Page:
What some people won’t do for love.
You Might Also Like
Also By This Author
Allen Steere, MD, had his first crush on a girl at age 12. Her name was Gretchen. She was a bit different than most young girls at his school: She played the violin.
At the time, Dr. Steere, now professor of medicine at Harvard Medical School and a rheumatologist at Massachusetts General Hospital, in Boston, played the piano. But he liked Gretchen more than he liked playing the piano, so he took up the violin in hopes of spending more time with her and impressing her with his musical ability.
Over the years, it was Dr. Steere’s love of the violin that flourished. He studied and performed with some of the world’s greatest musicians and teachers. At age 28, however, he was forced to give up his life’s passion due to focal dystonia, a disorder involving involuntary contractions. With no cure or treatment available, he learned to compensate for his disability and returned to his musical roots—the piano. After hundreds of performances, he says he needs to make music just as much as he needs to heal patients, and he feels grateful for the opportunity to do both. [Audio clip: Listen to Dr. Steere’s thoughts on what music contributes to his life, his practice and to medicine.]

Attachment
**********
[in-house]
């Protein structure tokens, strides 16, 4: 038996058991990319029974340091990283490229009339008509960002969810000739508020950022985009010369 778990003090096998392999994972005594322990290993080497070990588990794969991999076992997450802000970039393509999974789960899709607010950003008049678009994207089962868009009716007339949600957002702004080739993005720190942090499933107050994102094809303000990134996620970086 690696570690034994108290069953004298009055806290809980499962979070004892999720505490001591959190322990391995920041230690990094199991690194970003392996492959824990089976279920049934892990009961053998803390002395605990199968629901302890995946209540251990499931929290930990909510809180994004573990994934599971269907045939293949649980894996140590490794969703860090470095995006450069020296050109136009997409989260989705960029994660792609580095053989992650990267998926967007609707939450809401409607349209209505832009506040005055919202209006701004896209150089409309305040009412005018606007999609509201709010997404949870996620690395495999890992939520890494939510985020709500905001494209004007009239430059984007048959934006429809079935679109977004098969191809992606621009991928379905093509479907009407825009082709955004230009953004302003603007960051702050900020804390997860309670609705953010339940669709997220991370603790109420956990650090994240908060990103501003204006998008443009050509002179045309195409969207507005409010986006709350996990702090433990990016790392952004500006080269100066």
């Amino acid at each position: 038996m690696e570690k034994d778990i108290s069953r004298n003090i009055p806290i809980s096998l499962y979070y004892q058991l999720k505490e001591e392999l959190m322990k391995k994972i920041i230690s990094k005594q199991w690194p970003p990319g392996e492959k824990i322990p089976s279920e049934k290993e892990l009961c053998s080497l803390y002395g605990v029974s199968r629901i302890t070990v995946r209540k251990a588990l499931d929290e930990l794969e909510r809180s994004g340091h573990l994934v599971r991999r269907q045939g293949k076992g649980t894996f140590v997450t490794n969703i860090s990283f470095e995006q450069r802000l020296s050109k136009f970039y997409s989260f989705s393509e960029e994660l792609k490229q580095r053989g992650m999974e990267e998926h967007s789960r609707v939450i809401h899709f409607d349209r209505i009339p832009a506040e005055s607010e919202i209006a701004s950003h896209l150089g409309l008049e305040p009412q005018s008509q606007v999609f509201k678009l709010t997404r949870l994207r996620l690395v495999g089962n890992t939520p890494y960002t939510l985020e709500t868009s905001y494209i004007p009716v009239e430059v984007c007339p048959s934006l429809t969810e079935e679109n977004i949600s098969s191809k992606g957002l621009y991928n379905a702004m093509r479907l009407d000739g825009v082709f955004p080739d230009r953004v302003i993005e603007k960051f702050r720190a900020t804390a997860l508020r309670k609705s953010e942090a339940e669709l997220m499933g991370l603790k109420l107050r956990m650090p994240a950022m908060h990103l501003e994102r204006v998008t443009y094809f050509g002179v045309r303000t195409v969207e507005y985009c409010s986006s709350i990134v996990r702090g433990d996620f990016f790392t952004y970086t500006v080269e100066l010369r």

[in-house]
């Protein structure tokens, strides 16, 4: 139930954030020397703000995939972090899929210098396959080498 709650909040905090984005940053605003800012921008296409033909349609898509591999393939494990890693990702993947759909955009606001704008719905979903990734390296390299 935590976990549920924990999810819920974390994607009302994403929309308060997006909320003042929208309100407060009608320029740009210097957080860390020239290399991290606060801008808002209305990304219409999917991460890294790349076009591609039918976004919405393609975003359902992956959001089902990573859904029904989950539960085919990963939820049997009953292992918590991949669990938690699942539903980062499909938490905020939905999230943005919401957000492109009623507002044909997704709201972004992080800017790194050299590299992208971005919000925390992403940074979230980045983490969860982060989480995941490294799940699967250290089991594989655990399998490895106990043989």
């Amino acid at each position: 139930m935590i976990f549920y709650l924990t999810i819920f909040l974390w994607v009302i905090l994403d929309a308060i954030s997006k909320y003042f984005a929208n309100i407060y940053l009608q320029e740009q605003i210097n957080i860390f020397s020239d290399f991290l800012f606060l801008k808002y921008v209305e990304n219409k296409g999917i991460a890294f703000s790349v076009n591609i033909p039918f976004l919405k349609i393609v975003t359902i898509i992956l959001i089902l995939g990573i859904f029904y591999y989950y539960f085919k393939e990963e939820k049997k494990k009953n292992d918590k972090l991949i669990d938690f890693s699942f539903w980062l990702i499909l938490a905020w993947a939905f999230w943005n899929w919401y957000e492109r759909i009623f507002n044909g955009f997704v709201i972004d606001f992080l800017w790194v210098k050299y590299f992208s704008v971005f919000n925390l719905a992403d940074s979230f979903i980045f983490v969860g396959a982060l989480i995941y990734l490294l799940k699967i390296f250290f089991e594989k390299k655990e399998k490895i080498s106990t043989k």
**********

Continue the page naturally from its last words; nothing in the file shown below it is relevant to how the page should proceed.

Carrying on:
Practice Pays Off
Dr. Steere says he chose the violin because it’s a very important instrument in an orchestra, partially because it’s really the only one that mimics the human voice. “It’s a very expressive instrument, as the human voice is an expressive instrument,” he explains.
After countless hours of private violin lessons and daily practice, Dr. Steere was a fairly accomplished violinist by age 18. He began performing with the orchestra in his hometown in Indiana—The Fort Wayne Philharmonic Orchestra.
While attending Columbia College and then Columbia Medical School during the 1960s, Dr. Steere became the concertmaster of the college’s orchestra, performing a concerto each year. Even in medical school, he made time to piece together an orchestra that was largely composed of other medical students. Every year, he also played a concerto with the orchestra, and every month, he gave solo performances at recitals throughout the city.
Dr. Steere possessed both the talent and good fortune to study privately with Ivan Galamian for eight years. Galamian taught violin at The Julliard School and is recorded by history as the greatest violin teacher of the 20th century. Galamian founded a summer program called Meadowmount School of Music in the Adirondack Mountains of upstate New York, which Dr. Steere and other exceptional music students attended.